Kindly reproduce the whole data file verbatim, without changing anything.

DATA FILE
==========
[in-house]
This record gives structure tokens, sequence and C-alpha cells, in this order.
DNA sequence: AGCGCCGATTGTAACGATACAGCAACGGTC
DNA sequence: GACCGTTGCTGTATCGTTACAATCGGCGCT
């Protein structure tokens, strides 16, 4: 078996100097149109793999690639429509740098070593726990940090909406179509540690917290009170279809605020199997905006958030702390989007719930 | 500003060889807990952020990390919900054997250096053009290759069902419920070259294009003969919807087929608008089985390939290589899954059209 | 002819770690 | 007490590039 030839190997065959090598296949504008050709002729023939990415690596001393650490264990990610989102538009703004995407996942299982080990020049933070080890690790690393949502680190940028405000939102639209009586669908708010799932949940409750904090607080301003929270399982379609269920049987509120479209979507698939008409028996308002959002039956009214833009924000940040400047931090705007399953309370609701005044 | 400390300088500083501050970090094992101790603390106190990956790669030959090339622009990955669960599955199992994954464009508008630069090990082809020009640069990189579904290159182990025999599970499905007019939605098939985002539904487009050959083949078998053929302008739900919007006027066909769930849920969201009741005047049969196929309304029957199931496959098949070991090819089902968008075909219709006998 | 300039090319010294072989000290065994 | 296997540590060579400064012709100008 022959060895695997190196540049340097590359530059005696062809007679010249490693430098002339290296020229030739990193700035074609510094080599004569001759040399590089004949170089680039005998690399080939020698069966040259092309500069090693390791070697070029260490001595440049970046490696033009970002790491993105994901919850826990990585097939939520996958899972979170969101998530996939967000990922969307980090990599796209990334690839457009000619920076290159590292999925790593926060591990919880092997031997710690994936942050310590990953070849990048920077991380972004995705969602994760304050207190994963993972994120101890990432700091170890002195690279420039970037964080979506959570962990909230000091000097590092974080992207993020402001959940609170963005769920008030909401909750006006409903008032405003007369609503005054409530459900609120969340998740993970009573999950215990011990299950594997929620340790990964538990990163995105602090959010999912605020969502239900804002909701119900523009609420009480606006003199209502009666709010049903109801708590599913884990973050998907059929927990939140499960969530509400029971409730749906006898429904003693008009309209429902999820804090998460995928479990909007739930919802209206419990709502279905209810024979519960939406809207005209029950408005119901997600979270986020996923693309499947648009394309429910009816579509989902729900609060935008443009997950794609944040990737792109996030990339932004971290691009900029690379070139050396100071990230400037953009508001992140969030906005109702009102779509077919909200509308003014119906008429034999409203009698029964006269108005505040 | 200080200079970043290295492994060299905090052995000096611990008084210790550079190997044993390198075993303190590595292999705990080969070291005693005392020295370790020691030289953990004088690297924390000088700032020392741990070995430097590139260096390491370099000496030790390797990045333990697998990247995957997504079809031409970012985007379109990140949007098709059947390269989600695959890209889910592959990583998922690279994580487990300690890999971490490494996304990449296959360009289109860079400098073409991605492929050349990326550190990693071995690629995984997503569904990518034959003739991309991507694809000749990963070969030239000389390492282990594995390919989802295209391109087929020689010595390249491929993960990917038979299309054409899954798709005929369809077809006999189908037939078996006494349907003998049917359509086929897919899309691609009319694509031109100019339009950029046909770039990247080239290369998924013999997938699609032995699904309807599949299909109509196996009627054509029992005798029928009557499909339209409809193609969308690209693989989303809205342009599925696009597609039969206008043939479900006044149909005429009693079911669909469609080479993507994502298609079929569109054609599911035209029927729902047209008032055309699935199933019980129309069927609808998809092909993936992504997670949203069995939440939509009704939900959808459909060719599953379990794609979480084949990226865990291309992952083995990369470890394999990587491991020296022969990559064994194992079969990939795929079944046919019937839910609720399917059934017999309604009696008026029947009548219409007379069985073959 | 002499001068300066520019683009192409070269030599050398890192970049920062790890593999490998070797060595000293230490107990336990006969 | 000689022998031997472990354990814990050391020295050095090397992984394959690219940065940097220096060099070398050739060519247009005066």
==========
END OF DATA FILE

[in-house]
This record gives structure tokens, sequence and C-alpha cells, in this order.
DNA sequence: AGCGCCGATTGTAACGATACAGCAACGGTC
DNA sequence: GACCGTTGCTGTATCGTTACAATCGGCGCT
């Protein structure tokens, strides 16, 4: 078996100097149109793999690639429509740098070593726990940090909406179509540690917290009170279809605020199997905006958030702390989007719930 | 500003060889807990952020990390919900054997250096053009290759069902419920070259294009003969919807087929608008089985390939290589899954059209 | 002819770690 | 007490590039 030839190997065959090598296949504008050709002729023939990415690596001393650490264990990610989102538009703004995407996942299982080990020049933070080890690790690393949502680190940028405000939102639209009586669908708010799932949940409750904090607080301003929270399982379609269920049987509120479209979507698939008409028996308002959002039956009214833009924000940040400047931090705007399953309370609701005044 | 400390300088500083501050970090094992101790603390106190990956790669030959090339622009990955669960599955199992994954464009508008630069090990082809020009640069990189579904290159182990025999599970499905007019939605098939985002539904487009050959083949078998053929302008739900919007006027066909769930849920969201009741005047049969196929309304029957199931496959098949070991090819089902968008075909219709006998 | 300039090319010294072989000290065994 | 296997540590060579400064012709100008 022959060895695997190196540049340097590359530059005696062809007679010249490693430098002339290296020229030739990193700035074609510094080599004569001759040399590089004949170089680039005998690399080939020698069966040259092309500069090693390791070697070029260490001595440049970046490696033009970002790491993105994901919850826990990585097939939520996958899972979170969101998530996939967000990922969307980090990599796209990334690839457009000619920076290159590292999925790593926060591990919880092997031997710690994936942050310590990953070849990048920077991380972004995705969602994760304050207190994963993972994120101890990432700091170890002195690279420039970037964080979506959570962990909230000091000097590092974080992207993020402001959940609170963005769920008030909401909750006006409903008032405003007369609503005054409530459900609120969340998740993970009573999950215990011990299950594997929620340790990964538990990163995105602090959010999912605020969502239900804002909701119900523009609420009480606006003199209502009666709010049903109801708590599913884990973050998907059929927990939140499960969530509400029971409730749906006898429904003693008009309209429902999820804090998460995928479990909007739930919802209206419990709502279905209810024979519960939406809207005209029950408005119901997600979270986020996923693309499947648009394309429910009816579509989902729900609060935008443009997950794609944040990737792109996030990339932004971290691009900029690379070139050396100071990230400037953009508001992140969030906005109702009102779509077919909200509308003014119906008429034999409203009698029964006269108005505040 | 200080200079970043290295492994060299905090052995000096611990008084210790550079190997044993390198075993303190590595292999705990080969070291005693005392020295370790020691030289953990004088690297924390000088700032020392741990070995430097590139260096390491370099000496030790390797990045333990697998990247995957997504079809031409970012985007379109990140949007098709059947390269989600695959890209889910592959990583998922690279994580487990300690890999971490490494996304990449296959360009289109860079400098073409991605492929050349990326550190990693071995690629995984997503569904990518034959003739991309991507694809000749990963070969030239000389390492282990594995390919989802295209391109087929020689010595390249491929993960990917038979299309054409899954798709005929369809077809006999189908037939078996006494349907003998049917359509086929897919899309691609009319694509031109100019339009950029046909770039990247080239290369998924013999997938699609032995699904309807599949299909109509196996009627054509029992005798029928009557499909339209409809193609969308690209693989989303809205342009599925696009597609039969206008043939479900006044149909005429009693079911669909469609080479993507994502298609079929569109054609599911035209029927729902047209008032055309699935199933019980129309069927609808998809092909993936992504997670949203069995939440939509009704939900959808459909060719599953379990794609979480084949990226865990291309992952083995990369470890394999990587491991020296022969990559064994194992079969990939795929079944046919019937839910609720399917059934017999309604009696008026029947009548219409007379069985073959 | 002499001068300066520019683009192409070269030599050398890192970049920062790890593999490998070797060595000293230490107990336990006969 | 000689022998031997472990354990814990050391020295050095090397992984394959690219940065940097220096060099070398050739060519247009005066």